dysrhythmia


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dys·rhyth·mi·a

 (dĭs-rĭth′mē-ə)
n.
An abnormality in an otherwise normal rhythmic pattern, as of brain waves being recorded by an electroencephalograph.

[New Latin : dys- + Latin rhythmus, rhythm; see rhythm.]

dysrhythmia

(dɪsˈrɪðmɪə)
n
1. an irregular rhythm
2. (Pathology) an irregular and unusual rhythm of the heart
3. (Pathology) an unusual pattern of brain activity as registered by an electroencephalogram

dys•rhyth•mi•a

(dɪsˈrɪð mi ə)

n.
a disturbance of rhythm, as of speech patterns or brain waves.
[1905–10; < Greek dys- dys- + rhythm(ós) rhythm + -ia -ia]
Translations

dys·rhyth·mi·a

n. disritmia, sin coordinación o ritmo.
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References in periodicals archive ?
The study evaluated the use of Philips wireless technology versus a paging system to transmit messages regarding cardiac dysrhythmia alarms to nurses and practitioners.
The researchers observed a statistically significant, positive association between cardiac dysrhythmia and CO, coarse PM, and EC < 2.
Additional alerts address ventilator associated pneumonia, pulmonary artery pressure monitoring, dysrhythmia monitoring, ST segment monitoring, family presence during resuscitation and invasive procedures, and verification of feeding-tube placement.
Reintubation, when necessary, may be associated with complications, including upper airway trauma, alterations in blood pressure, dysrhythmia and cardiac arrest.
In a recent clinical policy statement from the American College of Emergency Physicians, the authors noted that in a chart-review study of 2,468 emergency department patients treated with droperidol, including 1,357 treated for agitation, only six adverse events were reported, and none was a dysrhythmia.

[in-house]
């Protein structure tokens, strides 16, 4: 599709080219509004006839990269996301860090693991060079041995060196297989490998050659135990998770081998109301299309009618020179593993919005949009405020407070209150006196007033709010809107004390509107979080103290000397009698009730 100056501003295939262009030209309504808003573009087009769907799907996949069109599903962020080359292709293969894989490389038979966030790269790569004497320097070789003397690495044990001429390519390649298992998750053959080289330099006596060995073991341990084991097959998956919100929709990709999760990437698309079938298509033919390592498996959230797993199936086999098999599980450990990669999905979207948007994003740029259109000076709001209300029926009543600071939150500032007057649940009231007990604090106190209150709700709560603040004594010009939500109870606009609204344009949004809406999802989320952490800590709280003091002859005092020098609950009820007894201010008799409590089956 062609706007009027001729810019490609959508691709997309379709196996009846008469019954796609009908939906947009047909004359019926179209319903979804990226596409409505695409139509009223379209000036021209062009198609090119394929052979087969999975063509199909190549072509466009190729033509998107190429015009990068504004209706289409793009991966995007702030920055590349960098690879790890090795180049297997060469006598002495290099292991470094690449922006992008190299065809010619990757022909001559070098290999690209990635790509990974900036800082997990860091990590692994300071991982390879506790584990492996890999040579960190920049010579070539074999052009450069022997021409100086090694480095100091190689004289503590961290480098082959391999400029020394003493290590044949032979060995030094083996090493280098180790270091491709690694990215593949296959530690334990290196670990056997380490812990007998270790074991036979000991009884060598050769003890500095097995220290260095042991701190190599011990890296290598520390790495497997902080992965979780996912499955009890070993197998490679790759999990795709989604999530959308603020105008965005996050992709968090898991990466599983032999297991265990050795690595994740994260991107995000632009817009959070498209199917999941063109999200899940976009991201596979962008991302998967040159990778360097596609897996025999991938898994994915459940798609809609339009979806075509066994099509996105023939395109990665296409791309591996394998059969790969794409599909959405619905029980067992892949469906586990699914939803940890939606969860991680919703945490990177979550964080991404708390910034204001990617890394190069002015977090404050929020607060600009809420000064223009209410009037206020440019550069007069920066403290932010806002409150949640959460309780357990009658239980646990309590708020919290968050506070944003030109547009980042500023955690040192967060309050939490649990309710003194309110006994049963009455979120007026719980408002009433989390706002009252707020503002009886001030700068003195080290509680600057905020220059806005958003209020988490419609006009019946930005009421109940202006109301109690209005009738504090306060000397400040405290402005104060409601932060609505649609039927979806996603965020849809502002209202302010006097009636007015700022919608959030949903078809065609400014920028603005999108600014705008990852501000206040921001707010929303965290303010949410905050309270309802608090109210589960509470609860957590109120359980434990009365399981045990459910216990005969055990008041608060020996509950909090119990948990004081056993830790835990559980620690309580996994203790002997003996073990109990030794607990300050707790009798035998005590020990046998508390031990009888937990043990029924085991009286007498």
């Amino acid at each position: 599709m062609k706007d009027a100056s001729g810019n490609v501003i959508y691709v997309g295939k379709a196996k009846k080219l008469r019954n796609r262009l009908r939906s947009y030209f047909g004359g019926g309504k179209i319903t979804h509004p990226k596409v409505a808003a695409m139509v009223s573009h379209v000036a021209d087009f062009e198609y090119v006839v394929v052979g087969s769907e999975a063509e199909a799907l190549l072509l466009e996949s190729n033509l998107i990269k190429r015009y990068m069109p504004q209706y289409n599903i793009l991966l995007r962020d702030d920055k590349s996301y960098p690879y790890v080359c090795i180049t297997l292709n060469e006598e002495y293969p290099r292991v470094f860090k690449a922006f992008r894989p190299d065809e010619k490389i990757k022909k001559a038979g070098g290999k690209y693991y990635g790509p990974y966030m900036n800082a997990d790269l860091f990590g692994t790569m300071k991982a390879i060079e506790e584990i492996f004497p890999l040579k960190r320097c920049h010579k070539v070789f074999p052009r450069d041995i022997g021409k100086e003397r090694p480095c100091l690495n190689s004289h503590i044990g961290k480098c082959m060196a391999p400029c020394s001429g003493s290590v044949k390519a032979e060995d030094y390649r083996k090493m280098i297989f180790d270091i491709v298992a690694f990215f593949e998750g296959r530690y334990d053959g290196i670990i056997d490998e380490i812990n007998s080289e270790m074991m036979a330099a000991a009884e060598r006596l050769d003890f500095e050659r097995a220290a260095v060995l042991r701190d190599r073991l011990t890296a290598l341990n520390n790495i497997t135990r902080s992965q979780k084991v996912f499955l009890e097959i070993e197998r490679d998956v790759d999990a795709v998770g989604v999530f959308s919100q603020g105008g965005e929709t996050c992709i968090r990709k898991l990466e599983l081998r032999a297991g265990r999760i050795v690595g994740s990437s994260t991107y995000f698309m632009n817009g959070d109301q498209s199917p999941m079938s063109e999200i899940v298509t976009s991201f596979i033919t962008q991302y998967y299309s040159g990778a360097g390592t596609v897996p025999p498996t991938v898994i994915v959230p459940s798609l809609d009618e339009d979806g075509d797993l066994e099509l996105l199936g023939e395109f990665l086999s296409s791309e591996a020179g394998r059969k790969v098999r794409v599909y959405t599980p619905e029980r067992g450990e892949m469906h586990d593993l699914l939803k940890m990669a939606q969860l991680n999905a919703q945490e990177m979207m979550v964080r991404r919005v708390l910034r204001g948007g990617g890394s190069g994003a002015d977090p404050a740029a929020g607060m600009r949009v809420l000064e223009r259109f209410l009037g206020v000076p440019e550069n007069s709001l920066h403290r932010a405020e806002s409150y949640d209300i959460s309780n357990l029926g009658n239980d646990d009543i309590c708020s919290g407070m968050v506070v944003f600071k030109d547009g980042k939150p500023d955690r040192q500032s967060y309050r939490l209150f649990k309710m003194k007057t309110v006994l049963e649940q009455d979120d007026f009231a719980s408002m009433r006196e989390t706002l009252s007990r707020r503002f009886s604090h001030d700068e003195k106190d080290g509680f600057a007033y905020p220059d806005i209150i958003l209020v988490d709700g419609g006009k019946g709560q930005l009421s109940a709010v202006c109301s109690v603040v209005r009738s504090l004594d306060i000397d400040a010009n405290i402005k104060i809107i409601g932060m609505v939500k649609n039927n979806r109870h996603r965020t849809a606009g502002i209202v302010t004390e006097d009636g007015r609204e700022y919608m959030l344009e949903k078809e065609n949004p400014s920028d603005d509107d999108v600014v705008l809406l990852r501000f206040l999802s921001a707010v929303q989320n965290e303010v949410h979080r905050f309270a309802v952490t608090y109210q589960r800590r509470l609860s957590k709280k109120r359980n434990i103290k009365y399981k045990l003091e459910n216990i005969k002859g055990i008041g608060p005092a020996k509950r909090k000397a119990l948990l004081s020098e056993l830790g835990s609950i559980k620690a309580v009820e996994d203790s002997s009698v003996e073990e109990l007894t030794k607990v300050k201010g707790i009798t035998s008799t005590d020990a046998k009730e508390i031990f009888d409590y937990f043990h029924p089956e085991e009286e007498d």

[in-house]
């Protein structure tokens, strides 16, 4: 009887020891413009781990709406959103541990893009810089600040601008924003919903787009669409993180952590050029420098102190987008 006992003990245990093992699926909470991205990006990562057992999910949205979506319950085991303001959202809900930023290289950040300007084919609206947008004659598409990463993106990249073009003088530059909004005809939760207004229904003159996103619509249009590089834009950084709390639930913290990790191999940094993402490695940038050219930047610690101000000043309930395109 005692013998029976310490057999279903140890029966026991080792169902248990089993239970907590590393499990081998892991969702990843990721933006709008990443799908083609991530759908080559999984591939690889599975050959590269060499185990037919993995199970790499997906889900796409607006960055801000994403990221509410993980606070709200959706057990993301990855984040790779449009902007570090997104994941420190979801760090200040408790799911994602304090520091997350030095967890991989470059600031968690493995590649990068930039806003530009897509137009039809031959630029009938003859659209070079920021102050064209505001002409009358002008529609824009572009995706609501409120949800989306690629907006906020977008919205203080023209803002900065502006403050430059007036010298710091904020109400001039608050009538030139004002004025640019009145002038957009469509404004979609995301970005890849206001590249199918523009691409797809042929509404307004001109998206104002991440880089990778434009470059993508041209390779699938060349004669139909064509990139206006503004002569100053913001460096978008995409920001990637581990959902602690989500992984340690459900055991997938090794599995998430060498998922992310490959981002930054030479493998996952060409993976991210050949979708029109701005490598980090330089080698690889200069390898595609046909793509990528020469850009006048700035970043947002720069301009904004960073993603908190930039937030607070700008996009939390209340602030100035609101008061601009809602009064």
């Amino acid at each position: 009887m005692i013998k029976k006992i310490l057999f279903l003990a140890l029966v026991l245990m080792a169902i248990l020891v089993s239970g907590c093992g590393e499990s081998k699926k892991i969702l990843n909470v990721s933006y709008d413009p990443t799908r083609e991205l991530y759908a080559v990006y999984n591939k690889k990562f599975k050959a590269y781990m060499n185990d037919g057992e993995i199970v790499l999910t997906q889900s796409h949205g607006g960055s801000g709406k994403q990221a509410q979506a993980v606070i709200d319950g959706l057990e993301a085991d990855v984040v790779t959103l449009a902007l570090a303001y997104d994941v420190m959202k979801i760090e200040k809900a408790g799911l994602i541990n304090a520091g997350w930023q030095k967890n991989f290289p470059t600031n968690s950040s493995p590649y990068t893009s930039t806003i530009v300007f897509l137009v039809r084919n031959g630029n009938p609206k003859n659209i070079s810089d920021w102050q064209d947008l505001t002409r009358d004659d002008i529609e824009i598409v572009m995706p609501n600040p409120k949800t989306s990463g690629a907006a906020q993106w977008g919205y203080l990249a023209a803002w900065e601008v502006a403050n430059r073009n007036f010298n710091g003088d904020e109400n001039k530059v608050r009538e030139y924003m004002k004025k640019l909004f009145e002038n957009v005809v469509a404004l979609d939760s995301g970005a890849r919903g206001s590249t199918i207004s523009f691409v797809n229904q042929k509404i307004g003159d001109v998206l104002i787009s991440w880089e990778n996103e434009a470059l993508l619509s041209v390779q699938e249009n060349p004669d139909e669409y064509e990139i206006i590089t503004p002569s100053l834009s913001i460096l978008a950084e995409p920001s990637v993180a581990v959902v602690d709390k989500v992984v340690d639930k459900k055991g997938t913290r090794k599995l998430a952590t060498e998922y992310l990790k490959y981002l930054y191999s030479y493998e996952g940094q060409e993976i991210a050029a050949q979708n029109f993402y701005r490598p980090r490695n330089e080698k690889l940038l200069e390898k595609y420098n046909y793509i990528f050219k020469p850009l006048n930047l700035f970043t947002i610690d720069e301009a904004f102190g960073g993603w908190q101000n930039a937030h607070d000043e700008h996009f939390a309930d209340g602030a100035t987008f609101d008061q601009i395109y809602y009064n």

The text is arranged in traditional topics areas such as ACS, dysrhythmia, etc.
Of the five patients who had no head trauma, were oriented, had a history of seizures, and were eventually determined to need hospitalization, four had a complicating medical condition, and in all of those cases, the condition--a fracture, cardiac dysrhythmia, infected abscess, delirium tremens--was of the type that would be immediately apparent to a paramedic, Dr.
Llinas' neuroscientific research has also contributed significantly to the medical community's understanding of how certain brain diseases arise from thalamocortical dysrhythmia, the disruption of connections between the thalamus and the cortex.
Among its published findings, the study showed that the long (2-day) interdialytic interval is a time of heightened risk among patients receiving conventional dialysis for all-cause mortality, mortality from cardiac causes and cardiac arrest, infection related mortality, mortality from myocardial infarction, and hospital admissions for complications including myocardial infarction, congestive heart failure, stroke, dysrhythmia, and any cardiovascular events.